My current role as Head of Marketing and Community Engagement – The Hundred is responsible for three specific areas: managing all brand output across The Hundred; the development of eight bespoke local marketing plans to engage local communities and partners; and to ensure that we have an integrated campaign plan across Marketing, Digital and Communications for The Hundred.

There have been a number of highlights during my time here, including being part of the team that developed the All Stars Cricket brand and marketing campaign, I still feel exceptionally proud when I am in a random location and see a family with the kit! The work we did with the England Men’s team and the Express Yourself campaign ahead of the 2019 ICC Men’s Cricket World Cup was another fantastic project to be involved in. Launching The Hundred over the past few years, and the success we have seen across the teams, will always remain a pinnacle in my career.

I feel really proud still to be here after twelve years and the journey I’ve been on since starting as a School Competition Executive and working my way up to Head of Marketing. It has been hard work but something I have enjoyed every single day. The ECB are excellent at supporting progression, both in terms of moving within the organisation but also the ambition to invest in people who want to develop themselves.

I am incredibly proud of my team – they are all such hard-working people who approach their work with a fantastic attitude. 

Sangy Theivendra

City Programmes Executive

Prior to joining the ECB I ran my own business and volunteered at my local cricket club, setting and heading up the women and girls section.

As a passionate fan with ambition to make the game more accessible for women, I knew joining the organisation responsible for cricket across England and Wales was a great opportunity to bring my experiences to the table.

I have a fun and exciting role where no two days are the same! My main focus is to engage South Asian females into volunteering and the game in general, and I feel particularly proud to say we have introduced almost 600 new South Asian females to the cricket community. 

I’ve also been working on inclusion in the talent pathway for the England Women’s squad as well as building relationships with community partners, county boards, clubs and schools expanding grassroots cricket. I’m hugely passionate about growing the number of women involved in the game and being part of meaningful change to the cricket community and wider society has been an incredible feeling.
Since joining the ECB there have been plenty of money can’t buy experiences, including having a photo with the England Men’s team the day after they won the ICC 2019 World Cup and attending the live team draft for The Hundred, the first ever sporting bid on UK television!

I love that the ECB acknowledges and respects that individuals have lives and commitments outside of work. As a mum of two young children, I was daunted at the thought of coming back to a corporate role full time, however with the support of my manager, team and the company wide ethic, this has worked out perfectly for both me and my family and I really enjoy my job. I’m proud to be part of a business that’s making strides in sport to be truly inclusive for everyone and puts its people at the heart of everything – it really does feel like one big family.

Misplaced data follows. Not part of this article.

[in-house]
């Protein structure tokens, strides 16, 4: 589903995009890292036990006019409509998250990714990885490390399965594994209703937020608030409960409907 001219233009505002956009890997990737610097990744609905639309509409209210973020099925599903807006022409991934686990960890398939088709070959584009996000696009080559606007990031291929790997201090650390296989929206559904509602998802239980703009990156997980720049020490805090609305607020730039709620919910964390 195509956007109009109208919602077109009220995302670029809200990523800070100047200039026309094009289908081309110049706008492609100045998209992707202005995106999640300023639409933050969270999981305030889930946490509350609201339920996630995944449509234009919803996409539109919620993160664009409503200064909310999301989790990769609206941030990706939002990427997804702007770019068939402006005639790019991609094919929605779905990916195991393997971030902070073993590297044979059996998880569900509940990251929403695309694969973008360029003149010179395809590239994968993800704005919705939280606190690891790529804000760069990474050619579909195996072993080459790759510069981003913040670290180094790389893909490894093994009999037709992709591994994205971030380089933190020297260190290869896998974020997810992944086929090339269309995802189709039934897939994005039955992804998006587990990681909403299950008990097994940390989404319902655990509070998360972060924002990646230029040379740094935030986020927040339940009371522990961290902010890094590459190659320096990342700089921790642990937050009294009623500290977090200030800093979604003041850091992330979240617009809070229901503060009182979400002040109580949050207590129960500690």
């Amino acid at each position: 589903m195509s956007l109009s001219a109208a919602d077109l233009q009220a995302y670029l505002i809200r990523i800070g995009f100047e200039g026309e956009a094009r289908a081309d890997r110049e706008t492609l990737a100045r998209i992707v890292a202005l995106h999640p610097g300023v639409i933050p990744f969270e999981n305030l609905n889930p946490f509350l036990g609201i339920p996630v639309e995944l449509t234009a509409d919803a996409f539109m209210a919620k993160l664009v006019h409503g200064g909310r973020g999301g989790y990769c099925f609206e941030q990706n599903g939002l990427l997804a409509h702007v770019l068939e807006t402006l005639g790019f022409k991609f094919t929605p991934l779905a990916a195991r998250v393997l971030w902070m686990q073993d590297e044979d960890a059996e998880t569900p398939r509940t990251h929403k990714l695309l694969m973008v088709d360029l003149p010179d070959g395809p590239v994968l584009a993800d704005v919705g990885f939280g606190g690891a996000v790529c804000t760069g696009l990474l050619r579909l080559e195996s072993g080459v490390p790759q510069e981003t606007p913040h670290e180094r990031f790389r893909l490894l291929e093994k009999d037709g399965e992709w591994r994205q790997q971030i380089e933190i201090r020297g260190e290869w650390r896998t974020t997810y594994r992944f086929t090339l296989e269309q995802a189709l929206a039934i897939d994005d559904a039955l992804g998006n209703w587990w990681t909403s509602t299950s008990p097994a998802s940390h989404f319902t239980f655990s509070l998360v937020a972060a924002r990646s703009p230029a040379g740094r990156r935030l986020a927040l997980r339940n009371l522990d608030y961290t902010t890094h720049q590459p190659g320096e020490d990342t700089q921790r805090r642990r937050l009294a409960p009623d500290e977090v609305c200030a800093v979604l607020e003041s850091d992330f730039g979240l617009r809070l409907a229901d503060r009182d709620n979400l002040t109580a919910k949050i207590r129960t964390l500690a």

Anna Warren

Head of England Women Science and Medicine

Before cricket, I worked as a physiotherapist in the NHS for ten years. It was a great way to learn the trade and I loved it, seeing all kinds of patients and working as a massive team.  I was also volunteering a lot during evenings and weekends in amateur sport – triathlon and rowing – a typical journey into elite sport for many in my profession. 

Physio is quite tough at the start, you have to put in the yards, often in your own time to get the experience. That’s not unique to women, it’s a competitive area to be involved in.  
It was a big leap of faith for me six years ago to apply for the internship at the ECB – I had never worked in cricket before and I was giving up an established career.  I was just excited by the opportunity.

The internship working at the ECB Performance Centre in Loughborough was an amazing, very positive experience. Moving out of my comfort zone was just what I needed. It is having good people around you, male or female, which I think has been key throughout my career. 

Now, as England Women’s Medical Services Lead, my job is very varied, coordinating a team of doctors and physios. I make sure we as a team are communicating properly and ultimately delivering really good care to the players. 

I look after England Women’s academy and tour with them, so I might be overseas once or twice in winter. I also support any significant rehabs for the England Women’s team.  An exciting new part of my job is to support the new domestic regional structure and The Hundred – Women’s Competition.  There will be a new team of physios and doctors to support and planning is well under way for that.